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No answer for pigweed

I believe this is the latest soybean crop Arkansas has seen in at least the last 10 years. I am getting calls on pre-emerge treatments, as well as on flowering beans that are about to canopy.

We got off to a very rough start this year with missed burn-down opportunities and have had to battle glyphosate-resistant horseweed in-season. About the only treatment that has worked for me in my trials has been 0.3 ounce per acre of FirstRate herbicide in each post shot of Roundup. This will not completely control big horseweed, but will make a bean crop. Thankfully the horseweed calls have started to dwindle down now. It is a good thing because supplies of FirstRate are about gone.

We have seen an incredible increase in the use of residual herbicides for soybeans in 2009. I do not know the numbers, but based on my phone calls, sales of Dual, Prefix, Authority MTZ and the various forms and mixtures of Valor have to be up this year.

For the most part, earlier-planted beans got rain to activate these pre treatments. We have a glyphosate-resistant pigweed demonstration plot near Keo, Ark. When my crew finished spraying the pre treatments, which included Dual, Envive, Prefix and Authority MTZ, they were basically chased out of the field by 0.6 inch of rain on moist soil. The pre treatments were activated and look real good. You can definitely see the benefits of having residuals where pigweed is a problem.

Unfortunately, not everyone was able to get residual treatments out or get them activated. For about the past 10 days I have averaged two to three calls per day on pigweed failures with glyphosate across the state. Some of the fields were known to have a pigweed problem and others have caught producers and consultants totally off guard. But one thing is for sure, the problem is here, it is all over the state and it must be addressed.

The bad news is that by the time I get a call it is usually too late. There has already been a failure of glyphosate to control the pigweeds and now they are over a foot tall. No herbicides currently available will kill a foot-tall pigweed in soybean. FlexStar at a full rate, at least 1.25 pints per acre is about the best you can do, and it will not kill them.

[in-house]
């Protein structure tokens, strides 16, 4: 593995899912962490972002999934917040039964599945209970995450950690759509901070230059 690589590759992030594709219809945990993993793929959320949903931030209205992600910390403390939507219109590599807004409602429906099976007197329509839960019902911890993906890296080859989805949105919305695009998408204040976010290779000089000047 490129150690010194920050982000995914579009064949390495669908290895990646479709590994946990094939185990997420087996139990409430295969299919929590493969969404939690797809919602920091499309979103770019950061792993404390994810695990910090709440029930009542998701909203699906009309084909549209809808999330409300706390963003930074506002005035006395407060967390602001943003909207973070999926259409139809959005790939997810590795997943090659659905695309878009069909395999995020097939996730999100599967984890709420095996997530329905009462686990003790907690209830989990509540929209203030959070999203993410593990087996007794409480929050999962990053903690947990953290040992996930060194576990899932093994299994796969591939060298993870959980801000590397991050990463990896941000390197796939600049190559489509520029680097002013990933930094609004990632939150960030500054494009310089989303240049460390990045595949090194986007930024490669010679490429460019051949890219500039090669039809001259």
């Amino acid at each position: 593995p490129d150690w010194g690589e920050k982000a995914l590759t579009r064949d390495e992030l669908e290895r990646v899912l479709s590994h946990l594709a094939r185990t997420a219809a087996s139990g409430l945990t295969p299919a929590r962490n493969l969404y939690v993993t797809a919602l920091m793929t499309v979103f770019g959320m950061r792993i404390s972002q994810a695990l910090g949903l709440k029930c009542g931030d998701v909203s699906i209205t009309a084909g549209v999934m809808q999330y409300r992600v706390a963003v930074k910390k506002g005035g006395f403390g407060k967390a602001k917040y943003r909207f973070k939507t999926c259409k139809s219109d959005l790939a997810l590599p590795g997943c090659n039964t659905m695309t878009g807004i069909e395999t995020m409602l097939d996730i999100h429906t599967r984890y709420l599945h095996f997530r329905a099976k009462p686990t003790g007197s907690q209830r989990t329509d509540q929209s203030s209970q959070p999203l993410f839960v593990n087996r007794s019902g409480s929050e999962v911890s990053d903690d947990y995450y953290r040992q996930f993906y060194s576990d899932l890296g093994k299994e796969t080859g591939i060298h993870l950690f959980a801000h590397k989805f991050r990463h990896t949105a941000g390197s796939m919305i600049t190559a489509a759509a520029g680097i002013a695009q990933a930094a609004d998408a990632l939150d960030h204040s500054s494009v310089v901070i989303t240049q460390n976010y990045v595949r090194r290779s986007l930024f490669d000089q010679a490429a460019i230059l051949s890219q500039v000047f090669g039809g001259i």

Even if the field is in LibertyLink soybeans, Ignite will not completely control very large pigweeds. In LibertyLink soybeans, the first Ignite application should go out on 2- to 3-inch weeds and grass.

I have written a lot about LibertyLink soybeans this year and last fall. I am told that even with only around 150,000 acres available for the initial launch this year, they did not sell out. I am not sure why this is, especially considering the calls I am getting on pigweed failures. One reason in Arkansas is that the varieties were not in the University testing program until this year.

I do not blame a grower for not wanting to take a risk on unproven technology.

Another reason is that Ignite will kill non- LibertyLink soybean. This means that you must clean out booms, watch drift, and watch what field you are in carefully. All these are valid concerns.

I have seen numerous fields of Ignite drift this year and am aware of one field of Roundup Ready soybeans that was accidentally sprayed with Ignite. However, I think the need for pigweed control is going to force many to consider this alternative to Roundup Ready.

One final note, as new weed problems emerge, the need for old chemistry to be in stock and for new chemistry to be readily available when farmers need it are crucial for everyone’s success. I worked for two different ag chemical companies in my previous life and understand the cost of inventory; however, there is also a cost associated with not having product at the point of purchase to meet demand.

I already mentioned the shortage of FirstRate. This was announced back in April and now I am hearing that many growers are having trouble finding enough Ignite to spray the LibertyLink soybeans. This is probably due to high demand for Ignite as a burn-down product this year.

I just hope the weeds do not get too big while applicators search for material.

Just a note to manufactures for next year, we will have a bunch of horseweed and pigweed so stock up!

TAGS: Soybean
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